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Chapter 7: Ethnicity Study Guide The geographic distribution of ethnicities is initially considered in this chapter.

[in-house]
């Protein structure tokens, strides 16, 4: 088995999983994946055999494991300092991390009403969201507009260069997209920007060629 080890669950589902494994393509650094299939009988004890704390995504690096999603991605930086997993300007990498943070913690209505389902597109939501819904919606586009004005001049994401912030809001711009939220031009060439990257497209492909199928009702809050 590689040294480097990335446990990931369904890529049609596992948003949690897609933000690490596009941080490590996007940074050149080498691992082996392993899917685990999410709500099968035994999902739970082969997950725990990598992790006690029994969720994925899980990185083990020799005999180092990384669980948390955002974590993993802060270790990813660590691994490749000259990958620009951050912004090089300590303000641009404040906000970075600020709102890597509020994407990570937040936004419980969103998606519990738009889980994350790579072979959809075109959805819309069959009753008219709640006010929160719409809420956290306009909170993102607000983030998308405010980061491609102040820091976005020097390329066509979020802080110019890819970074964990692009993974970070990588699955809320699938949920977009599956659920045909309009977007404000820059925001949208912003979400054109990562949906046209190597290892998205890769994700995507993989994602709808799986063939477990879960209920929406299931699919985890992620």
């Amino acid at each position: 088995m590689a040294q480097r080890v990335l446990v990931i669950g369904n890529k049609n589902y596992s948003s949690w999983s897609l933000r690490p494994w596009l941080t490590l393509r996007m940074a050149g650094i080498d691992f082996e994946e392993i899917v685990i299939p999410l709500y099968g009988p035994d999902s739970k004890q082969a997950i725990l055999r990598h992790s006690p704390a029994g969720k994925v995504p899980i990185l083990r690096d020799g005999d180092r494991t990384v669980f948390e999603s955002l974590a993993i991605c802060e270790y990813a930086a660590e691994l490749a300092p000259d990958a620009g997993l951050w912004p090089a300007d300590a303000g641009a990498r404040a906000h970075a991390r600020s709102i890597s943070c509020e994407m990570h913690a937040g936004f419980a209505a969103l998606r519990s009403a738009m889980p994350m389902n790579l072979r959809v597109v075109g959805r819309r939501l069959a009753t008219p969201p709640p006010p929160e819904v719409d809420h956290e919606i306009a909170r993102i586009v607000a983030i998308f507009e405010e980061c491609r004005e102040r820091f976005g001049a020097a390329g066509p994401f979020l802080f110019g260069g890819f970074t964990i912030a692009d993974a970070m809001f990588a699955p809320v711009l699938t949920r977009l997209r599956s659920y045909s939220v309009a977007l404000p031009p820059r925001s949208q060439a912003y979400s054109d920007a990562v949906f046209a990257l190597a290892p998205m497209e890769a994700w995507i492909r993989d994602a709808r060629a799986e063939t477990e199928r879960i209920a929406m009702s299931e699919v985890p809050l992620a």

Ethnic groups are tied to particular places because members of the group, or their ancestors, were born or raised there. Another important consideration here is ethnic conflict in specific areas of the world. The attempt to retain distinct ethnic identity is one example of the preservation of local diversity. Ethnicity comes from the Greek root ethnos which means national. Ethnicity is identity with a group sharing the cultural traditions of a homeland. Geographers are interested in ethnicity because it represents an element of local diversity. Ethnic diversity is not as threatened by the forces of globalization as is the diversity of language or religion. Geographers are also interested in the social classification of people by race because of the past and present spatial sorting of people according to racial characteristics. Race is identity with a group of people who share a biological ancestor. Biological classification by race is the basis for racism, which is the belief that racial differences produce an inherent superiority of a particular race. A racist is someone who follows the beliefs of racism. The characteristics of ethnicity derive from the distinctive features of specific geographic locations whereas those of race are not rooted in particular places. Where Are Ethnicities Distributed? Distribution of Ethnicities in the United States. The United States' most numerous ethnic groups display regional concentrations. These groups are Hispanics (15 percent, clustered in the Southwest), African Americans (13 percent, clustered in the Southeast), Asian Americans (1 percent, clustered in the West) and American Indian (1 percent, clustered in the Southwest and Plains). African Americans and Hispanics are clustered in urban areas (more likely to live in cities than rural areas). Cities exhibit ethnic clustering at the neighborhood level. African American Migration Patterns. Three major migration patterns have shaped the present distribution of African-Americans/Blacks in the United States. The first was the forced migration from Africa that was part of the triangular slave trade. After slavery most African-Americans remained in the rural South working as sharecroppers, farming land rented from a landowner and paying rent in the form of crops. Blacks were still separated from whites in the South through laws that followed the Supreme Courts separate but equal treatment of the races. The second major migration pattern was the migration to Northern cities from the beginning of the twentieth century. In these cities, African-American immigrants lived in ghettos, named for the term for neighborhoods where Jews were forced to live medieval Europe. Segregation laws were eliminated during the 1950s and 1960s. The third migration pattern was their movement from ghettos into neighborhoods immediately adjacent during this time. This was made possible by white flight to the suburbs which in turn was encouraged by blockbusting, where real estate agents convinced white homeowners living in and around black areas their home values were going to go down because of racial integration, so they would sell their homes a low prices. Differentiating Ethnicity and Race. Race and ethnicity are often confused. Race is genetically transmitted while Ethnicity is culturally transmitted, so it is incorrect to predict cultural characteristics based on race. The U.S. Census asks people to classify themselves according to fourteen races, some based on skin color, others on national origin.